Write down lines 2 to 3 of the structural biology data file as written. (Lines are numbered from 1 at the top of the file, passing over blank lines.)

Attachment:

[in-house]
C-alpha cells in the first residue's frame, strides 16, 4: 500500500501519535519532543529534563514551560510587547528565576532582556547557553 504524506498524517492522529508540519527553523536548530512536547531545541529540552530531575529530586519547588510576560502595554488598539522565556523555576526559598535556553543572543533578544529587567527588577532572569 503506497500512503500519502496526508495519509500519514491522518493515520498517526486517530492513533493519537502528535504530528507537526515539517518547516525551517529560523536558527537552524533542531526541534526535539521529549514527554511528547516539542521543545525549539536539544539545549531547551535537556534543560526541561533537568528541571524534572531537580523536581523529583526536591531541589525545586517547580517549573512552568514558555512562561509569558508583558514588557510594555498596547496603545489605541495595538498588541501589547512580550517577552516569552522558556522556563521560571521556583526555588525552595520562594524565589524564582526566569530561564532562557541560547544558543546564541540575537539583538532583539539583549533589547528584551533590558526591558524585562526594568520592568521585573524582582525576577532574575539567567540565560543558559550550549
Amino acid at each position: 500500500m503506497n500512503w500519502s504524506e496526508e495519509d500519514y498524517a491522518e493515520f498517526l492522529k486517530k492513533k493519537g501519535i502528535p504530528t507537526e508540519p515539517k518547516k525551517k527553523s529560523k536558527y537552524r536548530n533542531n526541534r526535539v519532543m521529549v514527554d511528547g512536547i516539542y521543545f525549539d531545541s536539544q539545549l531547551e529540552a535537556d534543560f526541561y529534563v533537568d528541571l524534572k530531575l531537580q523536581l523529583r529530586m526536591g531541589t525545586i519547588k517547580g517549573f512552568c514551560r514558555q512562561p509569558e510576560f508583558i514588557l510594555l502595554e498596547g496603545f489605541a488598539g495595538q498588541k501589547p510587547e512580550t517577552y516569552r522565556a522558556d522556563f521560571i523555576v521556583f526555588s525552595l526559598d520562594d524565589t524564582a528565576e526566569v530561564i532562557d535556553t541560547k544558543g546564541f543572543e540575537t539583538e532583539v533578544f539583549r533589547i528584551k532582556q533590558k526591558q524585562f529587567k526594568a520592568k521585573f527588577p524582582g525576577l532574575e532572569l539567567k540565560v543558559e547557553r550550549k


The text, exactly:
C-alpha cells in the first residue's frame, strides 16, 4: 500500500501519535519532543529534563514551560510587547528565576532582556547557553 504524506498524517492522529508540519527553523536548530512536547531545541529540552530531575529530586519547588510576560502595554488598539522565556523555576526559598535556553543572543533578544529587567527588577532572569 503506497500512503500519502496526508495519509500519514491522518493515520498517526486517530492513533493519537502528535504530528507537526515539517518547516525551517529560523536558527537552524533542531526541534526535539521529549514527554511528547516539542521543545525549539536539544539545549531547551535537556534543560526541561533537568528541571524534572531537580523536581523529583526536591531541589525545586517547580517549573512552568514558555512562561509569558508583558514588557510594555498596547496603545489605541495595538498588541501589547512580550517577552516569552522558556522556563521560571521556583526555588525552595520562594524565589524564582526566569530561564532562557541560547544558543546564541540575537539583538532583539539583549533589547528584551533590558526591558524585562526594568520592568521585573524582582525576577532574575539567567540565560543558559550550549
Amino acid at each position: 500500500m503506497n500512503w500519502s504524506e496526508e495519509d500519514y498524517a491522518e493515520f498517526l492522529k486517530k492513533k493519537g501519535i502528535p504530528t507537526e508540519p515539517k518547516k525551517k527553523s529560523k536558527y537552524r536548530n533542531n526541534r526535539v519532543m521529549v514527554d511528547g512536547i516539542y521543545f525549539d531545541s536539544q539545549l531547551e529540552a535537556d534543560f526541561y529534563v533537568d528541571l524534572k530531575l531537580q523536581l523529583r529530586m526536591g531541589t525545586i519547588k517547580g517549573f512552568c514551560r514558555q512562561p509569558e510576560f508583558i514588557l510594555l502595554e498596547g496603545f489605541a488598539g495595538q498588541k501589547p510587547e512580550t517577552y516569552r522565556a522558556d522556563f521560571i523555576v521556583f526555588s525552595l526559598d520562594d524565589t524564582a528565576e526566569v530561564i532562557d535556553t541560547k544558543g546564541f543572543e540575537t539583538e532583539v533578544f539583549r533589547i528584551k532582556q533590558k526591558q524585562f529587567k526594568a520592568k521585573f527588577p524582582g525576577l532574575e532572569l539567567k540565560v543558559e547557553r550550549k